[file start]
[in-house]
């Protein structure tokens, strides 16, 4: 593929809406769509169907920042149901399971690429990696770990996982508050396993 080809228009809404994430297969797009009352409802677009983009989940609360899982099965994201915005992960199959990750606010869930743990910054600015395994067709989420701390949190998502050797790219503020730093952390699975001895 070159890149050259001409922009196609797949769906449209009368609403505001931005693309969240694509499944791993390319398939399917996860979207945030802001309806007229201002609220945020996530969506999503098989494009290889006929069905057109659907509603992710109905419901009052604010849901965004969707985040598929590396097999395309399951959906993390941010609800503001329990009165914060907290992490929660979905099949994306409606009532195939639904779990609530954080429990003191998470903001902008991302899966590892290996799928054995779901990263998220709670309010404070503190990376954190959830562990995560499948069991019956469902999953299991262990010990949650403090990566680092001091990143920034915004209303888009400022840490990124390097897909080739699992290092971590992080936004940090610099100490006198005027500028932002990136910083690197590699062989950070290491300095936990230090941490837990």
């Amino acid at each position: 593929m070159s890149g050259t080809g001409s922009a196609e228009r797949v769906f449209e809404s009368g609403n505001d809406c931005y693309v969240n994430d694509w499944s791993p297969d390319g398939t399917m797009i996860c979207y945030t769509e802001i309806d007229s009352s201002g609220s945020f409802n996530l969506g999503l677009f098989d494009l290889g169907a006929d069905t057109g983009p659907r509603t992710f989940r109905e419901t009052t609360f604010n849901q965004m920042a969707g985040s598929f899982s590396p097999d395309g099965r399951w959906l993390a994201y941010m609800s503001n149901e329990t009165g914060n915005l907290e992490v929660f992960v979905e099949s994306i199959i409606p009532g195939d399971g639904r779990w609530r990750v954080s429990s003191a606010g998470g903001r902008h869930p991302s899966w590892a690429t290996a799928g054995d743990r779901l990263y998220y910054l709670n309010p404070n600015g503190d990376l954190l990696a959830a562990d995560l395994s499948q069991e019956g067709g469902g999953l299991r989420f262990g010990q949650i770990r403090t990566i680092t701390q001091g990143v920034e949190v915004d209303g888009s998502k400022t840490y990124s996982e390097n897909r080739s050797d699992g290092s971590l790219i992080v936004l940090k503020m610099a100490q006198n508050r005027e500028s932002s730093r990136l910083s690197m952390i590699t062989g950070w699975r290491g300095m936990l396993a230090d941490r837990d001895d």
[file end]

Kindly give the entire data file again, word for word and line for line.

[in-house]
């Protein structure tokens, strides 16, 4: 593929809406769509169907920042149901399971690429990696770990996982508050396993 080809228009809404994430297969797009009352409802677009983009989940609360899982099965994201915005992960199959990750606010869930743990910054600015395994067709989420701390949190998502050797790219503020730093952390699975001895 070159890149050259001409922009196609797949769906449209009368609403505001931005693309969240694509499944791993390319398939399917996860979207945030802001309806007229201002609220945020996530969506999503098989494009290889006929069905057109659907509603992710109905419901009052604010849901965004969707985040598929590396097999395309399951959906993390941010609800503001329990009165914060907290992490929660979905099949994306409606009532195939639904779990609530954080429990003191998470903001902008991302899966590892290996799928054995779901990263998220709670309010404070503190990376954190959830562990995560499948069991019956469902999953299991262990010990949650403090990566680092001091990143920034915004209303888009400022840490990124390097897909080739699992290092971590992080936004940090610099100490006198005027500028932002990136910083690197590699062989950070290491300095936990230090941490837990």
């Amino acid at each position: 593929m070159s890149g050259t080809g001409s922009a196609e228009r797949v769906f449209e809404s009368g609403n505001d809406c931005y693309v969240n994430d694509w499944s791993p297969d390319g398939t399917m797009i996860c979207y945030t769509e802001i309806d007229s009352s201002g609220s945020f409802n996530l969506g999503l677009f098989d494009l290889g169907a006929d069905t057109g983009p659907r509603t992710f989940r109905e419901t009052t609360f604010n849901q965004m920042a969707g985040s598929f899982s590396p097999d395309g099965r399951w959906l993390a994201y941010m609800s503001n149901e329990t009165g914060n915005l907290e992490v929660f992960v979905e099949s994306i199959i409606p009532g195939d399971g639904r779990w609530r990750v954080s429990s003191a606010g998470g903001r902008h869930p991302s899966w590892a690429t290996a799928g054995d743990r779901l990263y998220y910054l709670n309010p404070n600015g503190d990376l954190l990696a959830a562990d995560l395994s499948q069991e019956g067709g469902g999953l299991r989420f262990g010990q949650i770990r403090t990566i680092t701390q001091g990143v920034e949190v915004d209303g888009s998502k400022t840490y990124s996982e390097n897909r080739s050797d699992g290092s971590l790219i992080v936004l940090k503020m610099a100490q006198n508050r005027e500028s932002s730093r990136l910083s690197m952390i590699t062989g950070w699975r290491g300095m936990l396993a230090d941490r837990d001895d």